Vivendi has suffered a setback on one front in its ongoing legal war with Mediaset, after the Lazio Regional Administrative Court (TAR) rejected an attempt to overturn regulator AGCOM’s ruling that its ownership stake in Mediaset is in breach of the country’s controversial TUSMAR law against holding simultaneous stakes in media and telecom companies.
The law forced Vivendi to put the bulk of its 28.8% stake in Mediaset in trust via Simon Fiduciaria because it is also the largest shareholder in Telecom Italia.
Simon Fiduciaria has been banned by Mediaset from participating in shareholder meetings, stymieing Vivendi’s attempts to thwart Mediaset’s plans to create a new European holding company and merge its Italian and Spanish businesses. Vivendi has only been able to vote against Mediaset’s plan through its remaining directly held 9.6% stake in the Italian media outfit.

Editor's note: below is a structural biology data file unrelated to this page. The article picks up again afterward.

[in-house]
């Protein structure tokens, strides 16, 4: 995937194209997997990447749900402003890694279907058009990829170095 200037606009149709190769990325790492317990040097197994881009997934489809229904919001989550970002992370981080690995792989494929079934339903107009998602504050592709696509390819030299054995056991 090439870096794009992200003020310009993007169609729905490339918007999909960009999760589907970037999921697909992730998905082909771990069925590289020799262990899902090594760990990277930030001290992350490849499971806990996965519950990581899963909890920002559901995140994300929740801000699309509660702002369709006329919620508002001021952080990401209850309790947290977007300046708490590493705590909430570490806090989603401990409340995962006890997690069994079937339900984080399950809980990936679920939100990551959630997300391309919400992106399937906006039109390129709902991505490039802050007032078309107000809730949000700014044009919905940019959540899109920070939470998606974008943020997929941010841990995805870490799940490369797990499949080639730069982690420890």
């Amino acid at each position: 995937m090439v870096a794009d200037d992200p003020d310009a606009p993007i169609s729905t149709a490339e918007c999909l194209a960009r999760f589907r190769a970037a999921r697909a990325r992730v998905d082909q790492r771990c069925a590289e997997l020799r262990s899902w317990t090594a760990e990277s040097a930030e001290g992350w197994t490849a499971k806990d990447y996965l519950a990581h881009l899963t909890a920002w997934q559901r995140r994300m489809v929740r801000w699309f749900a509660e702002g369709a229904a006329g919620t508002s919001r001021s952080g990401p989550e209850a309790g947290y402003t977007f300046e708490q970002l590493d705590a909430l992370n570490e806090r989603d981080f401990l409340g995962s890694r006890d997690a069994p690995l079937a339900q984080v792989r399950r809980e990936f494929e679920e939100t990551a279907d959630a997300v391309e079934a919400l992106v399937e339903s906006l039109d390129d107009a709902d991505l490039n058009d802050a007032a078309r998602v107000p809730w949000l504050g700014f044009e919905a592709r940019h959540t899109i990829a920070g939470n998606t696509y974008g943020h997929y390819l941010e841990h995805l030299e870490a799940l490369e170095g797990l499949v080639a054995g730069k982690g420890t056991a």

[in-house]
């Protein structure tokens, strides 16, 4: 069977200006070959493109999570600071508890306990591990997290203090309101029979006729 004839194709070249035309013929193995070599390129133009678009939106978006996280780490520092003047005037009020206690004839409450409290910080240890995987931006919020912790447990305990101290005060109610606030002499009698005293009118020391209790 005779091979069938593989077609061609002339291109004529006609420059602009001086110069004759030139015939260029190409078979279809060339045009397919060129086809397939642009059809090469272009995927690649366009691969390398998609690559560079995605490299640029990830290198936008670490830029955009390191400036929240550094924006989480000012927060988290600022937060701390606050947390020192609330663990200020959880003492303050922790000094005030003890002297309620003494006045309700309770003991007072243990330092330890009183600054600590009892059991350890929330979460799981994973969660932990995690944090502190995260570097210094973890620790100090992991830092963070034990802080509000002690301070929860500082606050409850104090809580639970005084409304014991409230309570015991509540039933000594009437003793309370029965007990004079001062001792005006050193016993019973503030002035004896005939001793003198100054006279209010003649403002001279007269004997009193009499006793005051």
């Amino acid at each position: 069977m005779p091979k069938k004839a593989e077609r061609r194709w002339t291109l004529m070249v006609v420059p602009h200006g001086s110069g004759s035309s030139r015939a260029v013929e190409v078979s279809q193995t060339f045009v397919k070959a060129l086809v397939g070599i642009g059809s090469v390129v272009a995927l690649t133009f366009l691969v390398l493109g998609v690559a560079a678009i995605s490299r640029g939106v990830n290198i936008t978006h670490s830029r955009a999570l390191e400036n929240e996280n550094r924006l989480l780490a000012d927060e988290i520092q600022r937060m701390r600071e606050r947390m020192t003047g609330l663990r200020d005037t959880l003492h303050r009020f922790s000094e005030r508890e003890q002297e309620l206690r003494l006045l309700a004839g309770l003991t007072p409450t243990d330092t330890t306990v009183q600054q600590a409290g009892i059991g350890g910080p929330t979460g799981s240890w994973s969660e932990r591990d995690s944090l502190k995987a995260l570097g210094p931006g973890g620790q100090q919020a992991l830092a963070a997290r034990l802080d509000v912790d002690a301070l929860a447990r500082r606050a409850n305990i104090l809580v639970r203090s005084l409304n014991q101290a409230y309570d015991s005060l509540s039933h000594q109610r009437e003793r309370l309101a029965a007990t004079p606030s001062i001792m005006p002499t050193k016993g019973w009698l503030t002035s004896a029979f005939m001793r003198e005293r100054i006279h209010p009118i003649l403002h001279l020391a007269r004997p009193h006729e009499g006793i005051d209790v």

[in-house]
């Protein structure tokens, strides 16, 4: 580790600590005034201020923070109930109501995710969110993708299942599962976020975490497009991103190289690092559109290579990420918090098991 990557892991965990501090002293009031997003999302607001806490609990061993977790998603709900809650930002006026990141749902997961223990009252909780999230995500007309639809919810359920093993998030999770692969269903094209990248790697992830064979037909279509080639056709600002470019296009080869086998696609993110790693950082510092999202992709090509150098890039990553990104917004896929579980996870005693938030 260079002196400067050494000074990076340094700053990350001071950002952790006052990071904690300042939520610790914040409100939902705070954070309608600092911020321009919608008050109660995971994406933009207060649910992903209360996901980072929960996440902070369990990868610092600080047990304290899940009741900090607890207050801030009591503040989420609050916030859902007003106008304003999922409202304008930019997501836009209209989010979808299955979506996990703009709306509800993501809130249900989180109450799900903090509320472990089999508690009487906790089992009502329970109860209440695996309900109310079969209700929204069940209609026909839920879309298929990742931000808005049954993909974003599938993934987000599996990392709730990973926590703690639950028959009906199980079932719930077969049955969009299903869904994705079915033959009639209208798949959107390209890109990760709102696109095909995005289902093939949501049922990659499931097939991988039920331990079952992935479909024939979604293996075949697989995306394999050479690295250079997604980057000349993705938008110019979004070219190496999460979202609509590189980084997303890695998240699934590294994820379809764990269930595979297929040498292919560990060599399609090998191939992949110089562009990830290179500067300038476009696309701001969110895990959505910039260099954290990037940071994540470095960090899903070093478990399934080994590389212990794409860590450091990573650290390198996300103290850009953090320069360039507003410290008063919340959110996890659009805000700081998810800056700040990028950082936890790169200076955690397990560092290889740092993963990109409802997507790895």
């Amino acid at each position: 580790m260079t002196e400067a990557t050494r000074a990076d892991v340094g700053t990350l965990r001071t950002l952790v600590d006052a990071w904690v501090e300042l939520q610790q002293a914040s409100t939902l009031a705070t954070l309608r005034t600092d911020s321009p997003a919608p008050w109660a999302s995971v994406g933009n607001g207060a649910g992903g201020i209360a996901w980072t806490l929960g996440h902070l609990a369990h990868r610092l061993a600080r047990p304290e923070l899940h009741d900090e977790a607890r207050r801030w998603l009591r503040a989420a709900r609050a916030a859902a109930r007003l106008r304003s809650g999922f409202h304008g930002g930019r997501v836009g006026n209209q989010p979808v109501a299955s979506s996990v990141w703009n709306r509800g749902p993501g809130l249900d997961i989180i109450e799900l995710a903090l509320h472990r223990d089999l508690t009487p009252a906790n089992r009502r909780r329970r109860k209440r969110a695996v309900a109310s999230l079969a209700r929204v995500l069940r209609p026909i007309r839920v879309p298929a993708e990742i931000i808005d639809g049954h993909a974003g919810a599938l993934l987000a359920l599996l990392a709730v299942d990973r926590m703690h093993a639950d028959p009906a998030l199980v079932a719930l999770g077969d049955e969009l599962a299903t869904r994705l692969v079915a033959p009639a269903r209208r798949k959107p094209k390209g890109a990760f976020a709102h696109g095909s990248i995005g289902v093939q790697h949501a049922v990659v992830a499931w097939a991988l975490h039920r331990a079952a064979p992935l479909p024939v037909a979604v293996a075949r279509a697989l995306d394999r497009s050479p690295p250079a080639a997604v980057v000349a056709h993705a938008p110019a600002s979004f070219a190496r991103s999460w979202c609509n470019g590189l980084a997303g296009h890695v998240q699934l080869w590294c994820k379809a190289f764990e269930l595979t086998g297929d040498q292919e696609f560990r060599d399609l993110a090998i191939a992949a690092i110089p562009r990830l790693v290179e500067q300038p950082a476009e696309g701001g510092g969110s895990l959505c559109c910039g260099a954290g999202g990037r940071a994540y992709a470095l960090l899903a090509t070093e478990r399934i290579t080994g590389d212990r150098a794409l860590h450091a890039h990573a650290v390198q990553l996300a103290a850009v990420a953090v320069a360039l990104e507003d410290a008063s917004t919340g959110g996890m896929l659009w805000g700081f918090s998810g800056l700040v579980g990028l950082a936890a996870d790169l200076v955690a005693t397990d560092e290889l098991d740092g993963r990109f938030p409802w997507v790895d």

Vivendi had called on the court to “confirm the cessation of the measures of compliance with resolution no. 178/17/CONS”, in which AGCOM found that the French media giant’s presence as the largest shareholder in Telecom Italia and holder of a significant stake in Mediaset meant that it had to choose between the two.
The French media giant has consistently argued that TUSMAR law is in breach of European regulations, citing advice given to the European Commission stating that the ruling, which holds that companies with large stakes in media and telecom organisation s must reduce one of those stakes to under 10% – violates EU rules on freedom of capital movement and freedom to carry out business activities anywhere in the EU.
The TAR has ruled that there was no real justification for Vivendi’s request.